Brain Training: It’s Best to Train Your Brain

Reducing fractions and figuring out the area of a triangle may not be on the top of your list of  leisure things to do on a daily basis, but as we age we might need to revisit those middle school skills again. We’re not talking  about sitting down and going through one math problem to another. We need to stimulate our brain so that we stay as sharp as we can. Let’s take a look how we could train our brain and become more intelligent at the same time.

Which could train your brain better?

Back in 2001, Dr. Ryuya Kawashima, a neurophysiologist pondered on a very simple question; Which would require more brain power, playing video games or doing meaningless repetitive mathematics exercises? To answer this question, Dr. Kawashima set up two experimental groups. One group was to play video games and the other group was instructed to do mathematical exercises. A control group was also set-up to provide a base line for the two comparison groups. Then Dr. Kawashima conducted the experiment using precise imaging techniques that measured brain response.

Which group do you think had better the better response? Most would probably say that the video games stimulated the mind better than doing mathematical operations because  video games require fine-motor skills, eye-hand coordination, and quick reflexes so it must simulate the mind more. Lo and behold, the math problem group did better! According to brain imaging data, it proved that mathematical exercises stimulated the brain far better than the video games. This means that if we want to train our brains, it could be done simply by doing quick mathematical operations on our heads. Brain training is literally as simple as 1-2-3!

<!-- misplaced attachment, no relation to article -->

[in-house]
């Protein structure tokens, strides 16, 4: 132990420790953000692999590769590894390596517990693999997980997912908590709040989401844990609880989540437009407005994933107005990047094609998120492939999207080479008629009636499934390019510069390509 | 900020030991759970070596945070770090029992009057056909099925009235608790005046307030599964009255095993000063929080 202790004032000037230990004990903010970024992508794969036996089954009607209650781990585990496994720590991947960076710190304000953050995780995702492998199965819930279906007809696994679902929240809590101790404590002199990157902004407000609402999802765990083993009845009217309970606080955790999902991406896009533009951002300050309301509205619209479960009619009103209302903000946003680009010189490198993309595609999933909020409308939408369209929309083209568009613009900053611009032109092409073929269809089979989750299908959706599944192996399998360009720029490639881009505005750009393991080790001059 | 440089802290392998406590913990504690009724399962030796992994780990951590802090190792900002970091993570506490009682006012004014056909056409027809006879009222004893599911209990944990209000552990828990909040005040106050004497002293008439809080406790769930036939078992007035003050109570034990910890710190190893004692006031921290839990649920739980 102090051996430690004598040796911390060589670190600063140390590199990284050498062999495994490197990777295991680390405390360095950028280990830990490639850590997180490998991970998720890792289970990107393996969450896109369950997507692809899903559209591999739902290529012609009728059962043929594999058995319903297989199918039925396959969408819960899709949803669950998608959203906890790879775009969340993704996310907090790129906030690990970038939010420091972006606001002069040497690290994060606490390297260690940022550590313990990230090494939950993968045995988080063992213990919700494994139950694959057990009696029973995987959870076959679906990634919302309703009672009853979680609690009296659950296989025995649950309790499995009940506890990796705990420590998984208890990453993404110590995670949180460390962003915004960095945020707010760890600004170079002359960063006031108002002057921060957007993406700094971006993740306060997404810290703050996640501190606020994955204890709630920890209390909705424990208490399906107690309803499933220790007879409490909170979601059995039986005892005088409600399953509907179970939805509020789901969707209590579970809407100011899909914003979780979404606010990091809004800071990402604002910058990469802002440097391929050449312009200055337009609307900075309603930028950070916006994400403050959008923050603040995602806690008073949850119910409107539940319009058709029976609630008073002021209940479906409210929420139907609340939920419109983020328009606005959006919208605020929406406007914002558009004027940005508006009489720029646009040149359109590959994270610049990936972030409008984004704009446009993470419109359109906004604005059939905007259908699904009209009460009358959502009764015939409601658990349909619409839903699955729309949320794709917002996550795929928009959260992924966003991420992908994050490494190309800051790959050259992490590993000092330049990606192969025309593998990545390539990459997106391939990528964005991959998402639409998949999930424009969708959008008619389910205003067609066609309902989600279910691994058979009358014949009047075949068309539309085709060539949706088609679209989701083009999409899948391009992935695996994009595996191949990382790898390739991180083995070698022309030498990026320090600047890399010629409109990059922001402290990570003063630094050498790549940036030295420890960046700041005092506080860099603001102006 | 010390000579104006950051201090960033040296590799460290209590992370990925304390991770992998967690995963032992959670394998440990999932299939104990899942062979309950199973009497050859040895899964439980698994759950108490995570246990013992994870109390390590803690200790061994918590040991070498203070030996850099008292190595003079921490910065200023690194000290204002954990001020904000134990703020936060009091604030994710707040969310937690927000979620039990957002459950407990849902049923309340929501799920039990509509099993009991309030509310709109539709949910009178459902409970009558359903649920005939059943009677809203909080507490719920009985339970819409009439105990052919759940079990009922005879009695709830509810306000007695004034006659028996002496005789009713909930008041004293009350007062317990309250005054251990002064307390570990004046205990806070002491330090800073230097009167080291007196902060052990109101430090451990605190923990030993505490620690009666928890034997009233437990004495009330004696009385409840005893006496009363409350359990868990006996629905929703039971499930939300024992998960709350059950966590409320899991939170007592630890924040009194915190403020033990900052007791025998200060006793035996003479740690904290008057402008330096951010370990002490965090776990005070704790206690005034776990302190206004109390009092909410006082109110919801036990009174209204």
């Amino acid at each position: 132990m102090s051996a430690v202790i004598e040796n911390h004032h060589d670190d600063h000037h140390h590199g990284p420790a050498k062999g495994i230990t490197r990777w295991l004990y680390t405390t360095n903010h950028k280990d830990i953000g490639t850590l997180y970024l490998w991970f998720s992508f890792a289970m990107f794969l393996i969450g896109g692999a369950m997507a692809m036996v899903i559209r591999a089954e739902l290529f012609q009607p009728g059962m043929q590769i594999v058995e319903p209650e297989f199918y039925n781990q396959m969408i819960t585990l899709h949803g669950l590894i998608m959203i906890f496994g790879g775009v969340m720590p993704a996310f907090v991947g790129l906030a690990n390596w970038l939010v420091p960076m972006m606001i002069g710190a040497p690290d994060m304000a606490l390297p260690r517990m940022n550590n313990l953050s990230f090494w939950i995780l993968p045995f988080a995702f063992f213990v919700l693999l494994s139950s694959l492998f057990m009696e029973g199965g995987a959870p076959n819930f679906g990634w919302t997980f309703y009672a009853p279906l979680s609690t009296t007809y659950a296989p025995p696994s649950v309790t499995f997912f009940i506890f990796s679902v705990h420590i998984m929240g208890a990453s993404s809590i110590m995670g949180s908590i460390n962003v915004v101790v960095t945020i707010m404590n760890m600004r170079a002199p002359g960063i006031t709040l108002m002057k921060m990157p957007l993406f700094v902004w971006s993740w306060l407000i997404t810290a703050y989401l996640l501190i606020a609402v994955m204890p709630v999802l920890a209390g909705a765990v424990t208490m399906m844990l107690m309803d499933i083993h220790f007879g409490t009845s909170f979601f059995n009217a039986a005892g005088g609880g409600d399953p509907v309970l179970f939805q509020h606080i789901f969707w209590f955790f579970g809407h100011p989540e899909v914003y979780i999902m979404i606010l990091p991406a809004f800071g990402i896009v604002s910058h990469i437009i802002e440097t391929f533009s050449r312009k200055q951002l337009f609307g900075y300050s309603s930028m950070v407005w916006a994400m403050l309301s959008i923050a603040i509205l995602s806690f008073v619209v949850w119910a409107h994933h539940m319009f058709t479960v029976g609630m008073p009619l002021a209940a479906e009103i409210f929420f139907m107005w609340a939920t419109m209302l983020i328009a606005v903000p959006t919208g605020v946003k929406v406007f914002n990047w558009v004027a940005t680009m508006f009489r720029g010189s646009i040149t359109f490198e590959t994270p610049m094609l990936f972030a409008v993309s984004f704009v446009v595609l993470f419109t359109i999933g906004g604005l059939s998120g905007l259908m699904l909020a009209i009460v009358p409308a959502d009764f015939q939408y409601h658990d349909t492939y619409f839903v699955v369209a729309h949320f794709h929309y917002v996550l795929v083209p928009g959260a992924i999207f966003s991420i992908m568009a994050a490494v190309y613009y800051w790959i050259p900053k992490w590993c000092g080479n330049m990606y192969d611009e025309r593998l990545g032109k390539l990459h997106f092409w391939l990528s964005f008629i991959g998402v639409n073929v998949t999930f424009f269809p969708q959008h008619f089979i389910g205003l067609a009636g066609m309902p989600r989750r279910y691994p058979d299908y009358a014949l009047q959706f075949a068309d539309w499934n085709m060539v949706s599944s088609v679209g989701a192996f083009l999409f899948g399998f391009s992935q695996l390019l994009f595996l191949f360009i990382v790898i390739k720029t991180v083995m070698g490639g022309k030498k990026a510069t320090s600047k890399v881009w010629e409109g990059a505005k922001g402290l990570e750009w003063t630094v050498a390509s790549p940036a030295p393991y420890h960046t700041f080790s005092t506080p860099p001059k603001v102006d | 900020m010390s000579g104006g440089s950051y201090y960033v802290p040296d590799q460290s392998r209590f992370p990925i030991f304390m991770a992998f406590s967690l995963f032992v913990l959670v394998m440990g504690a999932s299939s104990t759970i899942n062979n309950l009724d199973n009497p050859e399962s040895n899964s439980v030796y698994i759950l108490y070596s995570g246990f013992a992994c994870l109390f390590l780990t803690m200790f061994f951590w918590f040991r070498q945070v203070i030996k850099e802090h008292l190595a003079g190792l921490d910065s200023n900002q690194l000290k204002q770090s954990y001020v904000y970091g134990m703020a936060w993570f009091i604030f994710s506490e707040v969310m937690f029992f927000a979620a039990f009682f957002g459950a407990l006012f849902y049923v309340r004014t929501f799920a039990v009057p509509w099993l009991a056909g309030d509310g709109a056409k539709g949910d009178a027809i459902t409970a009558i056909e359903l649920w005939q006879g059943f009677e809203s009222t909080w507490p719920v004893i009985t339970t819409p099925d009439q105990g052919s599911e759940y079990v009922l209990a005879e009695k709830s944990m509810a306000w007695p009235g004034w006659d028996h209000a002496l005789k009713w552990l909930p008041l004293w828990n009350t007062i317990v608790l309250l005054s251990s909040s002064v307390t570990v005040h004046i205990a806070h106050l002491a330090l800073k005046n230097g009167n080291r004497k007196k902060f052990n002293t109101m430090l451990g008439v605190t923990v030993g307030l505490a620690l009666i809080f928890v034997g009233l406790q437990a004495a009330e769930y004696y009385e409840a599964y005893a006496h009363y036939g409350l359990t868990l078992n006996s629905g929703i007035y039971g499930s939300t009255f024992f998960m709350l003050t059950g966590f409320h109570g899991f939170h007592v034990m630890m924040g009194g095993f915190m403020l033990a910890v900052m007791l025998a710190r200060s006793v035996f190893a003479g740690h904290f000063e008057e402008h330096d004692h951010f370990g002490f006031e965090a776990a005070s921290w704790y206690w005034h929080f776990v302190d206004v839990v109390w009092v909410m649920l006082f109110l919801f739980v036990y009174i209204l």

With these findings, Dr. Kawashima became more interested in brain training and its applications. With the information from his research, he postulated that  by doing mathematical operations and similar brain exercises, young children, old people, and even those who are undergoing rehabilitation could boost their brain power further. Figuratively speaking, brain training builds your brain muscles. This is quite interesting for doing something as simple as adding and subtracting.

How to train your brain

If you’re familiar with the Nintendo DS portable gaming console, you’ve probably heard of one of the offshoots of Dr. Kawashima’s research: Brain Age. It’s one of the most best-selling games ever on a console and in effect quadrupled the market for brain training games. What the game does is to provide you with exercises similar to Dr. Kawashima’s experiment. It also includes ways to chart your progress. It’s an instant you have a brain gym on the palm of your hand.

Of course, we don’t need to buy a DS just to train our brains. We could apply the same principles by doing the following during our daily tasks:

1. When doing simple arithmetic, don’t reach for the calculator – do it in your head instead.
2. When buying from a store, add up your purchases before you go to the counter. (Mentally, of course.)
3. Estimate the number of people in a room, then try to calculate the maximum capacity of the area.
4. Do exercises that calculate an outcome: when the next bus will arrive, the next turning of the stop light, etc.
5. Teach math or do math tutoring.

The list is obviously not exhaustive and there are plenty more brain exercises out there. Just be mindful that among all these, there’s only one principle to follow, if your brain is stimulated, i.e. not bored nor anxious, then you’re doing great brain training. Stay young and stay sharp. Train your brain at any age.

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